Try the maps on a metro area that does have decent public transit, such as the San Francisco Bay Area, and you get a different picture. Housing costs there are so high it doesn’t much matter whether you have to drive. Another highly desirable area, one supposedly designed for sustainability, is Portland, Oregon: again, housing costs in the outlying suburbs appear to be far higher than those in the central city; add the cost of transportation, and few areas are affordable. In New York City, equipped with a large and much-used public transit system, mode of commuting seems to make little difference in affordability. Houston residents, however, pay a high premium for commuting. For people who live around New Orleans, commuting apparently is quite a burden; however, that may be a function of low incomes there. Change the demographic on the maps from “regional typical household” to “national typical household” and the cost of living looks pretty moderate, whether you drive to work or not.

So, I don’t know what all this means. It’s not cheap to drive a car. But on the other hand, riding public transportation isn’t cheap, either: riding buses and trains costs something, and cities with full-service systems have high taxes and a high cost of living. While I’m not pleased about having to pay $110 for gasoline—almost twice what I budgeted for—the cost is far from drastic enough to get me out of my car. Even if it were, there’s really no choice, and so the issue is moot.

How much does it cost you to get around your city? And if you add your typical cost of transportation to your cost of shelter, what proportion of your income does the total consume?

15 thoughts on “Cost of commuting”

  1. Makes sense. In the Seattle area, housing is painful (though not as bad as some areas) and you’ll pay around $300,000 for a two-bedroom.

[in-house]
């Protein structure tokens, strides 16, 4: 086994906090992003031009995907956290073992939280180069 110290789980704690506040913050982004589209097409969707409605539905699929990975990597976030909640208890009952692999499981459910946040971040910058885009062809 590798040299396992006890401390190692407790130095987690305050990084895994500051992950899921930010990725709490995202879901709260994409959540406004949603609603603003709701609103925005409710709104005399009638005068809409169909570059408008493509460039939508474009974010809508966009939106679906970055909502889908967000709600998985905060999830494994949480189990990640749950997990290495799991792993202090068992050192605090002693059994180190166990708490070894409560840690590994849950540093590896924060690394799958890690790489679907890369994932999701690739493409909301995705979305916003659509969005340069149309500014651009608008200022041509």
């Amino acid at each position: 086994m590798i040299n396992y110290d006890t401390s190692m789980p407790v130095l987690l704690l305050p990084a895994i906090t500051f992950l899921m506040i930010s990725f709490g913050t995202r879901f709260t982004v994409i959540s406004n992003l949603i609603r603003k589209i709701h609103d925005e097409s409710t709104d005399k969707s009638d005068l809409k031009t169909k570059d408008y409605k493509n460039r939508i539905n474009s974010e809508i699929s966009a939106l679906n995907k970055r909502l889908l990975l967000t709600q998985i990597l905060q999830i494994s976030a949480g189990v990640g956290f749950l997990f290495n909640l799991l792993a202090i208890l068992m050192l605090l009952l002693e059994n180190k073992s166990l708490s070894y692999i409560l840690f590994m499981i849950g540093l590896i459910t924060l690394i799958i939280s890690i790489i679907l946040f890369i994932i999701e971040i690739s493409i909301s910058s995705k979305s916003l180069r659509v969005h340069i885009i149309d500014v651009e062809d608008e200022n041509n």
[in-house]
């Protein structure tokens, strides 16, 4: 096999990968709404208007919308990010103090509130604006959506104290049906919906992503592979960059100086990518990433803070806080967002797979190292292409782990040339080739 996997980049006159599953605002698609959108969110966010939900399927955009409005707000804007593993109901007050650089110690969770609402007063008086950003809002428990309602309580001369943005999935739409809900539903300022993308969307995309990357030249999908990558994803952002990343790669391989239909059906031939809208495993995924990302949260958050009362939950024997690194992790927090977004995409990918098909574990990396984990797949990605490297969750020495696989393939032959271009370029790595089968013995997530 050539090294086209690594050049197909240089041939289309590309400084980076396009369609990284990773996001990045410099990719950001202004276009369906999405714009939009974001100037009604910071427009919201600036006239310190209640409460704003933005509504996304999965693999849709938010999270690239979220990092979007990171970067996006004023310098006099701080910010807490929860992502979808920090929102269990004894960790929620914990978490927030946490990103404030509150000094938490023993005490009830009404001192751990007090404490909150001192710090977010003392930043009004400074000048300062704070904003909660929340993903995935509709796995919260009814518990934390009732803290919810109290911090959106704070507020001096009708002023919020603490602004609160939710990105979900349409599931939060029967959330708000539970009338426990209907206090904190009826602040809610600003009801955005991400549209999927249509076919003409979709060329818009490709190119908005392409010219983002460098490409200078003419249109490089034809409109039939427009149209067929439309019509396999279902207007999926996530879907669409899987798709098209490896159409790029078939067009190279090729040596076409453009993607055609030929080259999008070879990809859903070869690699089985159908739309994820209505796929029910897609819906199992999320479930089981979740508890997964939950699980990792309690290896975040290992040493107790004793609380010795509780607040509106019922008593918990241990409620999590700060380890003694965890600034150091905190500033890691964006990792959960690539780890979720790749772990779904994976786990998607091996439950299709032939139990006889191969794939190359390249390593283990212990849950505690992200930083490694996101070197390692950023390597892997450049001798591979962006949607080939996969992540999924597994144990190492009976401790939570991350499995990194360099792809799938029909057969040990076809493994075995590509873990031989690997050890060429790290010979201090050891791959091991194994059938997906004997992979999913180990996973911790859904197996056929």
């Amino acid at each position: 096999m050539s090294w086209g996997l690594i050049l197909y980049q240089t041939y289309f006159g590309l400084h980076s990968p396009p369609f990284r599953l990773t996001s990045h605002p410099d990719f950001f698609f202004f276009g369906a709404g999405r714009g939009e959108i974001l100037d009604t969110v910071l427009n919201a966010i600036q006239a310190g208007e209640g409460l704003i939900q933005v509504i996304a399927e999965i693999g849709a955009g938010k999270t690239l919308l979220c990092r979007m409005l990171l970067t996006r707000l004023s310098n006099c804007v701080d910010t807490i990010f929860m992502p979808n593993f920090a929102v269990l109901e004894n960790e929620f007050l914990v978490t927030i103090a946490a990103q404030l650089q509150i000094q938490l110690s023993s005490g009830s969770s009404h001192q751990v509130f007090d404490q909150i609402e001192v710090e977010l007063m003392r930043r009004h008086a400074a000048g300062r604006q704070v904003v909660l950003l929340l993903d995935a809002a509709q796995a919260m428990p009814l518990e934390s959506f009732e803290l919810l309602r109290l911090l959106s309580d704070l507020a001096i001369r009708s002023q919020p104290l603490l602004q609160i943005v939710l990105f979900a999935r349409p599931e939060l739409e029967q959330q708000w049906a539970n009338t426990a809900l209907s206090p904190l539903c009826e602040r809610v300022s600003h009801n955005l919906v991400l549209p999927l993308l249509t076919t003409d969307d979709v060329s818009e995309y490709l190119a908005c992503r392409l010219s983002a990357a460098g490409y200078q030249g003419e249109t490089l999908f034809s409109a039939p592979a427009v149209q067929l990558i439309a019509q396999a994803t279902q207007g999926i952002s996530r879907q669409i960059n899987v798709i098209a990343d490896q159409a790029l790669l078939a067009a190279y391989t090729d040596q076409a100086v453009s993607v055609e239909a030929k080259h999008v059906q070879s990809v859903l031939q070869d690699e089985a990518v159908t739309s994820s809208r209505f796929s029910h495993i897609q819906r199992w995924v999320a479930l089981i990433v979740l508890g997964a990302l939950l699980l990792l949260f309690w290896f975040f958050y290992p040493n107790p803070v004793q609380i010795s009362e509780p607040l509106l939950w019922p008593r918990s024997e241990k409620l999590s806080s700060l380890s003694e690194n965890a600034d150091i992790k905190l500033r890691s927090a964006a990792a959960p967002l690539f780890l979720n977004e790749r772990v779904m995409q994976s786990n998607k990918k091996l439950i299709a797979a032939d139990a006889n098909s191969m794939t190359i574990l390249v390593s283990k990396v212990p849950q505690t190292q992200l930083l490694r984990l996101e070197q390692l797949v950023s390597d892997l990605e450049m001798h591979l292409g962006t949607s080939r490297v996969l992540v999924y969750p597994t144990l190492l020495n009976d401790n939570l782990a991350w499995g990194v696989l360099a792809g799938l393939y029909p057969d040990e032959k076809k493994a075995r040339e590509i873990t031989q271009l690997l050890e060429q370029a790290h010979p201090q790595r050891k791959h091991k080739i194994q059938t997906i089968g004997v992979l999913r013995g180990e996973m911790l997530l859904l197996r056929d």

I knew a guy who commuted from Puyallup (roughtly 50 miles south of Seattle) to Bellevue (roughly 12 miles east of Seattle) five days a week. That’s at least 40-miles each way. And why did he buy in Puyallup? Because it was the only area where they could afford the house they wanted.

  2. What an awful commute! And think of how frustrating to find it could be penny-wise and pound-foolish. If you’re spending 45% of your income on combined commute and mortgage, you might as well be spending 45% on a more expensive in-town dwelling that would let you ride a bus or train to work…or at least spend less on gas.

  3. I consider myself lucky. I live in a low cost city and was able to purchase a house within a mile from work. Here in Tulsa, the mass transit is a joke, so I’m fortunate to not have the commuting expense if I had purchased in the burbs. I could have gotten more house for the money in the burbs, but the house I have is enough for my needs, so it is worth living close in. We have wonderful neighborhoods close in. My housing and transportation is about 50% of my income but its by choice. I should have my house paid off by the end of next year!